The Revolutionary War liberated American citizens not just from the British monarch but also from the oppression of British corporations. Consequently, for a century after the founding of the United States, American citizens were justifiably suspicious of corporations, and their representatives in government chartered these businesses cautiously and kept them on a very short leash, dissolving them if they violated the restrictions specified in their charters.
These corporations were created specifically to serve the public interest, perhaps to build bridges or canals or to provide banking services. In other words, corporations were an extension of government, created by the people to serve the needs of the people.15 This bit of history makes today’s conservative cries of “socialism” sound rather silly, not to mention un-American. One of the original functions of government was not just to create corporations, but to control them and to channel their activities into avenues that would serve public purposes. According to Lee Drutman,
Post-Revolution America developed largely along the ideals of Jefferson’s yeoman farmer, with American industrialism lagging behind its European counterparts. Corporations remained small institutions, chartered at the state level for specific purposes, such as banking or seafaring. Corporations could only exist for a limited time, could not make any political contributions, and could not own stock in other companies. Their owners were responsible for criminal acts committed by the corporation and the doctrine of limited liability (shielding investors from responsibility for harm and loss caused by the corporation) did not yet exist. . . . Governments kept a close watch on how these corporations were being run, regularly revoking charters if corporations were not serving the public interest. For example, in 1832, President Andrew Jackson refused to extend the charter of the Second Bank of the United States and the State of Pennsylvania revoked 10 banks’ charters.16
In the mid-1800s, perhaps because of Americans’ native distrust of corporations and also because of the corporate tendency toward corruption and abuse, government’s chartering of these institutions began to fall out of favor. Consequently, laws were passed to protect public instead of shareholder interests, and most states tightly regulated corporate charters. Because of these laws, many industrialists simply avoided incorporating their business interests. For instance, Andrew Carnegie set up his steel enterprise as a limited partnership, and John D. Rockefeller organized Standard Oil as a trust.17 In America, both citizens and legislators viewed corporations as dangerous, and for good reason. Legislative restrictions included limits on duration, full liability of stockholders for corporate debts, and even reserve clauses that allowed government to amend corporate charters “at any time for any reason.”18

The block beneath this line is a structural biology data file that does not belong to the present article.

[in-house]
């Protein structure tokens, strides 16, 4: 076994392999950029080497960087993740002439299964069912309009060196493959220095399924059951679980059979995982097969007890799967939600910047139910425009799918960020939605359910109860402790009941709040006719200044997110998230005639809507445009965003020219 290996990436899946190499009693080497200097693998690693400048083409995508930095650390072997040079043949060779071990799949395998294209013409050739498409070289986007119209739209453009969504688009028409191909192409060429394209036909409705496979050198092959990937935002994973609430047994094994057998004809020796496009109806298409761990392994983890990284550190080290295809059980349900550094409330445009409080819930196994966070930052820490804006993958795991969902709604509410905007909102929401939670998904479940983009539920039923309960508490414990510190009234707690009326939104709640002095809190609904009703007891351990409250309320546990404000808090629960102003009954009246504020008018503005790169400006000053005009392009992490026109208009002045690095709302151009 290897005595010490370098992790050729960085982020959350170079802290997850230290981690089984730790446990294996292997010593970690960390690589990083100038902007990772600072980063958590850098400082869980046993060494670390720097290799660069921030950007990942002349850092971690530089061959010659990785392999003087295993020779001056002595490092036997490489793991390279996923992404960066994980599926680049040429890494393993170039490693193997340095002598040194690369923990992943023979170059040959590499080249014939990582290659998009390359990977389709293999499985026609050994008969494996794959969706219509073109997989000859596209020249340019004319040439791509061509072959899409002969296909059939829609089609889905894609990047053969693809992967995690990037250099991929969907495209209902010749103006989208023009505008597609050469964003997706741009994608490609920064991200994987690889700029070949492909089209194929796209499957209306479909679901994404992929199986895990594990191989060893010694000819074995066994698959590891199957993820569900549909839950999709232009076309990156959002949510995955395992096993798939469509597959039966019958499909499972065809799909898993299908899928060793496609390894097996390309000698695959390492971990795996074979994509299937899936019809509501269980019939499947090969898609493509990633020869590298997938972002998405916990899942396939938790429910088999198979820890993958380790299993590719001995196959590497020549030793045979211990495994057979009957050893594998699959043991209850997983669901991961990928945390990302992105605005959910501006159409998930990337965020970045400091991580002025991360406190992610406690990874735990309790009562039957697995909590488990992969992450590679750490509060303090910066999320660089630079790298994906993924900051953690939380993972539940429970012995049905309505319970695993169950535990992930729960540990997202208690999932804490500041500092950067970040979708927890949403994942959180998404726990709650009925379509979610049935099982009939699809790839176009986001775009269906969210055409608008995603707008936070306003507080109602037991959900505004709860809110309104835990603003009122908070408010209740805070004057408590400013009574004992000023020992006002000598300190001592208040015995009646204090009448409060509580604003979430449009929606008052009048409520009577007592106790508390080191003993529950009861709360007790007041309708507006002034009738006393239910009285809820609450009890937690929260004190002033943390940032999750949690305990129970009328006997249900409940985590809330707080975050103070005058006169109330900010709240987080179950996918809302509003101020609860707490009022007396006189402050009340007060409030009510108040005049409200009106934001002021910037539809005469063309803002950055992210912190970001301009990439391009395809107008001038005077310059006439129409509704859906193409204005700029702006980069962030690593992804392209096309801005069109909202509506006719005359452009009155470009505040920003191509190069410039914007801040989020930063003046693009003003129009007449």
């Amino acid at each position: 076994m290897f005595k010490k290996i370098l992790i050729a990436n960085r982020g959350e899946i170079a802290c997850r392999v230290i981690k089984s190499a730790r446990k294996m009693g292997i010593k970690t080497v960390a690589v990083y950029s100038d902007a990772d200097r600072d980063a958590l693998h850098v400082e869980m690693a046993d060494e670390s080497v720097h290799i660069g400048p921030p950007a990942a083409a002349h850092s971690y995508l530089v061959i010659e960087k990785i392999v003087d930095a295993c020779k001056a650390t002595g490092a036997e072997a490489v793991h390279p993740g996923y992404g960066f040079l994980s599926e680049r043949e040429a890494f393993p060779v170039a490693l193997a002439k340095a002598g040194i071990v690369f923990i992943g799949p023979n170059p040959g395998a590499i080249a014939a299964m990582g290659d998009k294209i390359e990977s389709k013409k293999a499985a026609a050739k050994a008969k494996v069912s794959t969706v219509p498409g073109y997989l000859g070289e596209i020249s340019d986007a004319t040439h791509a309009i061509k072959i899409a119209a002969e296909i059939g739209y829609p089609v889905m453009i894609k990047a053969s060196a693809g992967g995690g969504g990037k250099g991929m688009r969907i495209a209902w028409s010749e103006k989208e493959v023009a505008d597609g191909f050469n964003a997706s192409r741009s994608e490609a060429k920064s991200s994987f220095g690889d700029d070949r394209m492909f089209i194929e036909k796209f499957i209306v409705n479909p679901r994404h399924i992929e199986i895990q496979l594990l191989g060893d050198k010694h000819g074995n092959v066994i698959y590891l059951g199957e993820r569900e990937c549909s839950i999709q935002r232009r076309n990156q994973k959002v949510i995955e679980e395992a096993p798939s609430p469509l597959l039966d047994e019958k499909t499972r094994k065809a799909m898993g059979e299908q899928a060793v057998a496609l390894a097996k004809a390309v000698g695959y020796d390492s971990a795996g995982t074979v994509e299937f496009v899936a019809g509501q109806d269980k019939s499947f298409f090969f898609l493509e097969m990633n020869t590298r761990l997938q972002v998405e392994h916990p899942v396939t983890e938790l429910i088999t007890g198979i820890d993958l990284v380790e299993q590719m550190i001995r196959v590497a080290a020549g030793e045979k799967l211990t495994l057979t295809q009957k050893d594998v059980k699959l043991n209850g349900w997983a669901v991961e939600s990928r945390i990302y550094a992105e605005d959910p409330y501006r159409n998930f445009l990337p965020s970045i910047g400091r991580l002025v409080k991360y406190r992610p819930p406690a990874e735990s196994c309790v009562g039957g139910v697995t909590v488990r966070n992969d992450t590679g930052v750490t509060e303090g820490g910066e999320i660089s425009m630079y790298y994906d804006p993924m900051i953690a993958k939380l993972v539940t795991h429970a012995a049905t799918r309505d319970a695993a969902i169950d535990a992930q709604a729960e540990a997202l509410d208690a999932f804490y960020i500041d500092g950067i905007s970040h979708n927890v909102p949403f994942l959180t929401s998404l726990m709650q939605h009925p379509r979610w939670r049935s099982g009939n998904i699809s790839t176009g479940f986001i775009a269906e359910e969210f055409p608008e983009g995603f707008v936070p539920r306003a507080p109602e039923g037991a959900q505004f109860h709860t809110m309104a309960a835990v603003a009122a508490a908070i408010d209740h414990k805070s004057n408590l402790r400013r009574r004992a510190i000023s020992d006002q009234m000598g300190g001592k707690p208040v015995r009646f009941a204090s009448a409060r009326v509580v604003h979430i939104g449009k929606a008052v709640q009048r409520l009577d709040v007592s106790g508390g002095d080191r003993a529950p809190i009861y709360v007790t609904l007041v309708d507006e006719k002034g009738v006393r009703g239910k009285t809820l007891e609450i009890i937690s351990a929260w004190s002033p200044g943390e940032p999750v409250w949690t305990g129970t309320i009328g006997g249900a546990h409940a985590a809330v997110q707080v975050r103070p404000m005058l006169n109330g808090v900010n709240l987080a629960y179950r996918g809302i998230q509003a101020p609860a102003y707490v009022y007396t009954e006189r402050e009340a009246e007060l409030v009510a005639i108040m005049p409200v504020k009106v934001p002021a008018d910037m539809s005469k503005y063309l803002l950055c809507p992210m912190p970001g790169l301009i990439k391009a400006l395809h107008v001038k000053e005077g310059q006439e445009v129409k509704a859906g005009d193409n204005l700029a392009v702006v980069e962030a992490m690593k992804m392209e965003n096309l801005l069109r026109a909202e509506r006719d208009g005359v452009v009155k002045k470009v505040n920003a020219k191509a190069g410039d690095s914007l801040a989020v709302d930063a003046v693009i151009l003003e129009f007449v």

Next post: how corporations turned the tables on us. Stay tuned . . .
1. David C. Korten, When Corporations Rule the World (West Hartford, Conn.: Kumarian Press and San Francisco: Berrett-Koehler, 1995), 54.
2. For calendar year 2013, according to the United Nations, Wal-Mart would be 29th; according to the International Monetary Fund, World Bank, and the CIA Factbook, Wal-Mart would rank 28th. See Wikipedia, “List of Countries by GDP,”
3. Bruce Brown, The History of the Corporation,
4. David Korten, Agenda for a New Economy: From Phantom Wealth to Real Wealth (San Francisco: Berrett-Koehler Publishers, 2009), 60–61.
5. Korten, Agenda for a New Economy, 61–62.
6. Thom Hartmann, “The Real Boston Tea Party was an Anti-Corporate Revolt,” April 15, 2009,
7. Venkatesh Rao, “A Brief History of the Corporation: 1600 to 2100,”
8. Korten, Agenda for a New Economy, 62.
9. “A Short History of Corporations,”
10. Korten, Agenda for a New Economy, 63.
11. Hartman, “The Real Boston Tea Party.”
12. Quoted in Hartman, “The Real Boston Tea Party.”
13. Thomas Jefferson to George Logan, 1816,
14. Ralph Estes, Tyranny of the Bottom Line: Why Corporations Make Good People Do Bad Things (San Francisco: Berrett-Koehler, 1996), 22.
15. This especially true of banks. Before the Civil War, there was no national currency. Paper “money” in America consisted of banknotes issued by local banks. These notes were useful in a local economy but less so in distant communities. A truly national economy was not feasible under such a monetary system. And this should help us understand that the Constitution was written to govern a nation far different from the corporation-dominated country we now inhabit. If the Founders had foreseen what was coming, they certainly would have written provisions into the Constitution to better control these organizations.
16. Lee Drutman, “The History of the Corporation,”
17. “Corporation,” Wikipedia,
18. Estes, Tyranny of the Bottom Line, 25.